The cooperative movement is currently embodied in the Philippines by over 37,000 formally registered cooperatives. Only 4,516 were registered before R.A. 6938 was enacted in 1990. The rest were registered after the enactment of the law. We have therefore a very young movement. About 65 per cent of the coops are agricultural multipurpose cooperatives, although the share in terms of assets of industrial and service coops is increasing. The rest are credit, consumer, service, producer, marketing and non-agricultural multipurpose cooperatives. In general, any group of persons that is consistent with the ILO definition and operating according to the ‘cooperative principles’ as defined by the International Cooperative Alliance (ICA) and the law may be considered as a cooperative. Under R.A. 6938 only registered cooperatives may be called cooperatives. If we include countless other grassroots and popular associations engaged in socioeconomic solidarity and mutual help, the cooperative sector in its generic sense is actually much larger.

By adopting cooperation as a social practice and hoping to propagate it, cooperatives have created a movement among themselves, even without central control or formal unity. By identifying themselves as cooperatives and by wanting to be recognized as such, they have bound themselves to certain norms, values and principles by which they can be judged and tested, even if these norms, values and principles themselves are dynamic and changing. It is this shared identity that will tide cooperatives over whatever threats the changing economic setting may pose.

Much has yet to be done, however, in terms of developing viable and sustainable cooperatives that can increase the leverage of the poor in accessing markets, tapping financing and resources, and influencing decision-making. While the cooperative movement has managed to dramatically increase its membership base over the past five years, there has been little achievements so far in terms of integrating and mobilizing its collective economic potentials for greater competitiveness in the national economy. Functional linkages that take advantage of combining the market capacity of cooperatives are lacking. There is also a lack of mutually beneficial linkages between the cooperative sector and other popular and social movements. However, things are changing. National cooperative organizations are increasingly pursuing greater unity and cooperation in view of current economic trends.

The idea of developing competitiveness for organizations that are supposedly based on the values of cooperation may seem odd. But there is no denying the fact that cooperatives, in order to be viable and effective in serving its constituents, ought to be efficient and innovative, which are the hallmarks of competitiveness in the usual business sense. The distinction is that in the cooperative setting this could be achieved through greater cooperation or what has come to be called in business parlance as strategic alliances.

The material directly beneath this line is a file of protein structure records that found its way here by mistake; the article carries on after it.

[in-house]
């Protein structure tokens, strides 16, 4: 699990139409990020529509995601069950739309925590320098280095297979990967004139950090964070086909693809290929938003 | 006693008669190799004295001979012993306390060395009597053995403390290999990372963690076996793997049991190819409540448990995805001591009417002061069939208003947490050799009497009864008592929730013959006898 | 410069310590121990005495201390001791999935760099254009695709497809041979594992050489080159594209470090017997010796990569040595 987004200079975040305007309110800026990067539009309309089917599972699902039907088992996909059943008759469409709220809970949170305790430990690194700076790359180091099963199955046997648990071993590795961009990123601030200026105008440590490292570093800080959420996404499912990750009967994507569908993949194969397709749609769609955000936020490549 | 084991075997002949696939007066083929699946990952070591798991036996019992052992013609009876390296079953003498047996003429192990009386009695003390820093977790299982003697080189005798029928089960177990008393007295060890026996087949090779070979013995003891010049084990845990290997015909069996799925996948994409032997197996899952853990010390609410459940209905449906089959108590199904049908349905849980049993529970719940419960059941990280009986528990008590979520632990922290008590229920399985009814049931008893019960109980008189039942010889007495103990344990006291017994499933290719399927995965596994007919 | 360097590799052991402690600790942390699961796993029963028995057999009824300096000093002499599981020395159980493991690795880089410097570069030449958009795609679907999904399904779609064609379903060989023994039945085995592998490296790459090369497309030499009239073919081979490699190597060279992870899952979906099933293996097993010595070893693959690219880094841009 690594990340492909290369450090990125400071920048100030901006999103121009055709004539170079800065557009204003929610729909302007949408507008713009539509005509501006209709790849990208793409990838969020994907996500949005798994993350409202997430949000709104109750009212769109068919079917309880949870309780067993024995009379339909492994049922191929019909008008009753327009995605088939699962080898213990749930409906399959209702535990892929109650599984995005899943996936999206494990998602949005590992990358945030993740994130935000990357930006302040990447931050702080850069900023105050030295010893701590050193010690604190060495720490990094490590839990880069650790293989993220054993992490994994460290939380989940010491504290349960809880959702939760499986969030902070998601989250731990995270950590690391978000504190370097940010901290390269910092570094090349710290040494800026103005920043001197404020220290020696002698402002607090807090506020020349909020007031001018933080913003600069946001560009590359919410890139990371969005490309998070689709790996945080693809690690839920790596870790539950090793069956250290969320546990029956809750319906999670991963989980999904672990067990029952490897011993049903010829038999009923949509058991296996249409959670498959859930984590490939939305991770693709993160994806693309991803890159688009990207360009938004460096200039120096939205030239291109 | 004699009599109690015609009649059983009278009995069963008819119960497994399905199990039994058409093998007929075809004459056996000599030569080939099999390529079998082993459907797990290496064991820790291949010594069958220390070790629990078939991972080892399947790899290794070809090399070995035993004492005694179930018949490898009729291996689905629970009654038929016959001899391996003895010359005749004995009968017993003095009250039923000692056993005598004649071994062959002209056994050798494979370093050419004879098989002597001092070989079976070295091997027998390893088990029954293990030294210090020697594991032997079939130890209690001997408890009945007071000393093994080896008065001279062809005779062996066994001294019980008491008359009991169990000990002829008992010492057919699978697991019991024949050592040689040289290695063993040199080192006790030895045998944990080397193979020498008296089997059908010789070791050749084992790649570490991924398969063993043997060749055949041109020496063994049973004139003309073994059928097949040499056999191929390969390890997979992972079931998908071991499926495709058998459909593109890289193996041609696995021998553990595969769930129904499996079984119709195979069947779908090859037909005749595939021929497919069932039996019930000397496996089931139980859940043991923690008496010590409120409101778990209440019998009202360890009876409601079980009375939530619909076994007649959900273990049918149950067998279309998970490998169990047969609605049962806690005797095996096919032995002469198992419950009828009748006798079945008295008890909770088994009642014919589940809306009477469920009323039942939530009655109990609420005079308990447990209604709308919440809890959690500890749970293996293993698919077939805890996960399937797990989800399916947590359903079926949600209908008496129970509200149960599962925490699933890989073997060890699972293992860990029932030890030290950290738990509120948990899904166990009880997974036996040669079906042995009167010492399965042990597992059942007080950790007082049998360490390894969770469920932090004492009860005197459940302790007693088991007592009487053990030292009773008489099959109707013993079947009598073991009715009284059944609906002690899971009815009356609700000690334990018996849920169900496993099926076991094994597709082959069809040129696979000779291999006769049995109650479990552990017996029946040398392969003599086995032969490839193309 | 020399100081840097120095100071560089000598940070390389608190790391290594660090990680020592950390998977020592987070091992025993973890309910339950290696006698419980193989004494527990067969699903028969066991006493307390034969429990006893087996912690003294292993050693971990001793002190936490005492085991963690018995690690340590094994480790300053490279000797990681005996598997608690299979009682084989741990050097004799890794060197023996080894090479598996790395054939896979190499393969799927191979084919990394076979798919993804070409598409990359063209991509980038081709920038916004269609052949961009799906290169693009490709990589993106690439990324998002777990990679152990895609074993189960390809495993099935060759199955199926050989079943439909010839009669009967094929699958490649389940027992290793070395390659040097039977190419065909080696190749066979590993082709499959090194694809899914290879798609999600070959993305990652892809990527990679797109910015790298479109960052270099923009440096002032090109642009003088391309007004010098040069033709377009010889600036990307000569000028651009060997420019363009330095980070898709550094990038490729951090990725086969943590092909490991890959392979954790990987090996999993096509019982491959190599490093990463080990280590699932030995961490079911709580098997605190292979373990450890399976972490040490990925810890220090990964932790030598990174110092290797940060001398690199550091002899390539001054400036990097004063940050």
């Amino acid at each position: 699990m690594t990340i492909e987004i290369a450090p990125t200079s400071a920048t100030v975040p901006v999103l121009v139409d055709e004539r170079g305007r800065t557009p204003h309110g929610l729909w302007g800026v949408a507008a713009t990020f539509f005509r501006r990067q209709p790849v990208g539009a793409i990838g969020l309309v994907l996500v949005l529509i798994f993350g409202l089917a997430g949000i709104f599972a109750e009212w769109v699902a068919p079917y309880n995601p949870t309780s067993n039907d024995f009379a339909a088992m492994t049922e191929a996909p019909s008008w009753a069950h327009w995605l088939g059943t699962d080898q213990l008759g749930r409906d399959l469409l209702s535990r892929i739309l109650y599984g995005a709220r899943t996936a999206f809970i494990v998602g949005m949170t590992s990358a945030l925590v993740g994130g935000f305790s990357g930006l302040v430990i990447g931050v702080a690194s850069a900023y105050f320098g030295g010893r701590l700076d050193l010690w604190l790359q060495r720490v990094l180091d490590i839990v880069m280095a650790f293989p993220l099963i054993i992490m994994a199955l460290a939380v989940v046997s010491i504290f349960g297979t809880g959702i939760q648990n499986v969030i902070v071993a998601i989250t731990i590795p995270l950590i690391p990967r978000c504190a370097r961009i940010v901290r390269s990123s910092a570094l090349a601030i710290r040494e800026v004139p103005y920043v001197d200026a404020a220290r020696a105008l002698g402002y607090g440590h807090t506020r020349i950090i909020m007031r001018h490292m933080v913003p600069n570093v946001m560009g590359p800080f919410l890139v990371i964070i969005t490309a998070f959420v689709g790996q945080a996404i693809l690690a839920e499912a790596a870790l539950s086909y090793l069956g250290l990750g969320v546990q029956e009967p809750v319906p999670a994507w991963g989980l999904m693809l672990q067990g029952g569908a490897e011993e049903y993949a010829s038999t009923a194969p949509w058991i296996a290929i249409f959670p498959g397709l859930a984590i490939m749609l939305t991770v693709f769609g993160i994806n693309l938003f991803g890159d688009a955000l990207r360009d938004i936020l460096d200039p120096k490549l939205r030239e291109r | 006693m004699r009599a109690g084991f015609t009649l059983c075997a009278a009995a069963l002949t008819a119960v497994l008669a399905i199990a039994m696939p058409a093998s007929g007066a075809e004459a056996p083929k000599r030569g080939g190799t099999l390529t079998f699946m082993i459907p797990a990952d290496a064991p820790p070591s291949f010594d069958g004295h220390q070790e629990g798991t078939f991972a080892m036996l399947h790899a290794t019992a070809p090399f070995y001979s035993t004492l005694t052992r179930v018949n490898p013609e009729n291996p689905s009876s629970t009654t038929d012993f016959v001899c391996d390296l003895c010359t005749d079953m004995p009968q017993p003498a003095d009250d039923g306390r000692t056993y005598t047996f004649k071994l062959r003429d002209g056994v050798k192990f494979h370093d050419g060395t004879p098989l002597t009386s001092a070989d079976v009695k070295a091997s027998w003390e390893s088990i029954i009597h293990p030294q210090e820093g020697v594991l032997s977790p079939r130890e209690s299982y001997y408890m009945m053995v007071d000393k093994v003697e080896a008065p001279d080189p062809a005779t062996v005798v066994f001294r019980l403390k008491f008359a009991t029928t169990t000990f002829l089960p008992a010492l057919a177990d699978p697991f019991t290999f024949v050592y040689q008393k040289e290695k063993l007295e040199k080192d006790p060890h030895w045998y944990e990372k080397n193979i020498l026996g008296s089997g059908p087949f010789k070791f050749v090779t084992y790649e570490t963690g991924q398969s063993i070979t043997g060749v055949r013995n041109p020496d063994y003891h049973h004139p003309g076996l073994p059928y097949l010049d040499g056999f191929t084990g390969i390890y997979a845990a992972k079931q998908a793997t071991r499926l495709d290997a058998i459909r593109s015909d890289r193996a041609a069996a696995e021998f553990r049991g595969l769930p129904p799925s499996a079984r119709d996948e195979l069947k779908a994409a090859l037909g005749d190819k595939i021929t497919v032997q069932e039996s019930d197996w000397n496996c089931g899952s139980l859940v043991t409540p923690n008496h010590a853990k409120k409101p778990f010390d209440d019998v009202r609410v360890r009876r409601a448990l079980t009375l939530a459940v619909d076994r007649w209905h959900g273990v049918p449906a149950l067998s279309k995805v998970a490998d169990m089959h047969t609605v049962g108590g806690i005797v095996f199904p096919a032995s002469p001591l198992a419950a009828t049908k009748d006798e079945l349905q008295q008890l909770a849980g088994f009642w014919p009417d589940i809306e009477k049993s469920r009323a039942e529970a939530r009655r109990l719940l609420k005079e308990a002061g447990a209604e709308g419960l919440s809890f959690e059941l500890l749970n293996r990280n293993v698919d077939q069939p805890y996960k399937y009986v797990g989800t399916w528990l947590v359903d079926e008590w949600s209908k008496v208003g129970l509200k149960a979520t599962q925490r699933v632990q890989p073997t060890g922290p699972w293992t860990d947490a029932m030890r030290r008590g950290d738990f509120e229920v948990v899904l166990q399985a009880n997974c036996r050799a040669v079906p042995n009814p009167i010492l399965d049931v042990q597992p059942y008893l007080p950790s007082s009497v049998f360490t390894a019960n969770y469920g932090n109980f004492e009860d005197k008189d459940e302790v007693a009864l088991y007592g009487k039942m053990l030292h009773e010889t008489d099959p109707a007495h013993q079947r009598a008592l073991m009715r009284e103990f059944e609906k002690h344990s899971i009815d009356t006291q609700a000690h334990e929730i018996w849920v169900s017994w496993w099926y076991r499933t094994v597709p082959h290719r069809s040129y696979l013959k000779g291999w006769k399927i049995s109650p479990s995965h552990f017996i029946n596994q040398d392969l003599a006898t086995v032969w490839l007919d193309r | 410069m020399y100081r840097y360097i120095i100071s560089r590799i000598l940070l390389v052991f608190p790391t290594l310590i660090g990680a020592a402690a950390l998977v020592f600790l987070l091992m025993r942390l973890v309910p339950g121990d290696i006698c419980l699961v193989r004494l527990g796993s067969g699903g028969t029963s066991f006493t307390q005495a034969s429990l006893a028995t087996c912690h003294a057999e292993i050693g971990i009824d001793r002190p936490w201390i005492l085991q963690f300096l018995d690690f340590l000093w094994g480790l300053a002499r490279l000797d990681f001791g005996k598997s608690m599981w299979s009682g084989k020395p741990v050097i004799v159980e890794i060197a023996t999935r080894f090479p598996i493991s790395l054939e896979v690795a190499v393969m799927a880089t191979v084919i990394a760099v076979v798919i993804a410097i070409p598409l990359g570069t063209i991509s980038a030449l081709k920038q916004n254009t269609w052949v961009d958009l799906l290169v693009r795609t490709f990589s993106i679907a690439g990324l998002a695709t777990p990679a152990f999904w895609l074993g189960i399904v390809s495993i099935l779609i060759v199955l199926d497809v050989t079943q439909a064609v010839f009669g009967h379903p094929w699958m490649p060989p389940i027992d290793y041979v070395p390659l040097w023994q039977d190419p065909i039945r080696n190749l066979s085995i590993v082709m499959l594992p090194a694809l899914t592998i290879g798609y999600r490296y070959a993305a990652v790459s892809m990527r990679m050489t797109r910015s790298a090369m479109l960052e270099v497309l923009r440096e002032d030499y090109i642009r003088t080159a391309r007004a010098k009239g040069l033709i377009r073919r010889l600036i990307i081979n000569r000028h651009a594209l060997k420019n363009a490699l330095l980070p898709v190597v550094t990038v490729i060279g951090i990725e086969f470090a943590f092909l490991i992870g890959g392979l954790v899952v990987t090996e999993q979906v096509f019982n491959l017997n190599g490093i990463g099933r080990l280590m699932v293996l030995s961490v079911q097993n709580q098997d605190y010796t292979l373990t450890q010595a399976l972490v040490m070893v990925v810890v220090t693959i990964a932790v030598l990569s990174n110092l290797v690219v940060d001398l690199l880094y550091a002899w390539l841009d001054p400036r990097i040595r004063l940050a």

The task, in our view, is for the cooperative movement and the rest of civil society to rapidly facilitate the formation of an alternative economic system that will serve the needs of the poor or those that are marginalized by the effects of economic globalization. We envision an associative economic sector composed of cooperatives and other membership organizations primarily of people of limited means. By establishing horizontal and vertical economic linkages between these people’s organizations, we can build an economy based on our own values of cooperation and mutual help, self-reliance and participation, trust and sharing and non-exploitation.

Such will be the basis for strengthening the people’s claim-making power over resources and public policies, bargaining power in the market and generally, countervailing power vis-à-vis the more established power centers and market players.
The commercial success of private businesses has been made possible by business networking. Thus, they have been able to achieve competitiveness through cooperation. This offers some lessons. Organizations of civil society, cooperatives, NGOs, the labor unions and social movements must forge functional economic ties and networks of cooperation in order for them to become a significant player in the life of the country.

The common efforts of cooperatives and other civil society organizations can focus initially on areas where there are chances of success. In fact there are certain areas where cooperatives enjoy relative visibility and therefore it will be of great importance to determine how cooperatives may be strategically positioned for leadership and competitiveness in these areas. In the utilities sector, the degree of presence of cooperatives is underscored by the existence of large national transport service federations and a national rural electric cooperative association. In the field of insurance, there is a successful national cooperative insurance system. Meanwhile, the cooperative banking system has proven itself to be a significant alternative to private commercial banking and usury in the countryside while the credit union movement is in the forefront of current attempts to establish a national cooperative apex bank.

While cooperatives in these areas have yet to measure up to the market potential, their achievements are already a great step ahead of certain areas where attempts to establish national cooperative systems failed, as in the case of agricultural marketing. The development of the agricultural cooperative sector since the turn of the century has been marked by islands of inspiring success stories amidst a sea of colossal failures. Despite the existence of consumer cooperatives, the cooperative movement is still very weak in the consumer retail sector while a cooperative sector in manufacturing and industry is virtually nonexistent. But these areas, which pertain to food security, consumer welfare and industry, can be the subject of joint planning too by the NGOs, the social movements and cooperatives. Developing strategic alliances among cooperatives and with such compatible organizations must be pursued systematically in order to develop the competitive advantage of the associative sector in various areas of the economy.

The situation nowadays demands innovative strategies for harnessing the potential of the people for mutual help and cooperation. The spirit of civic responsibility developed through decades of social and political action by the NGO-PO community must be translated into networks of economically and socially beneficial cooperation. In addition to the various efforts to contend with the schemes of transnational capital, as manifested in the APEC process, building the economy of the popular sector should be given a prime importance.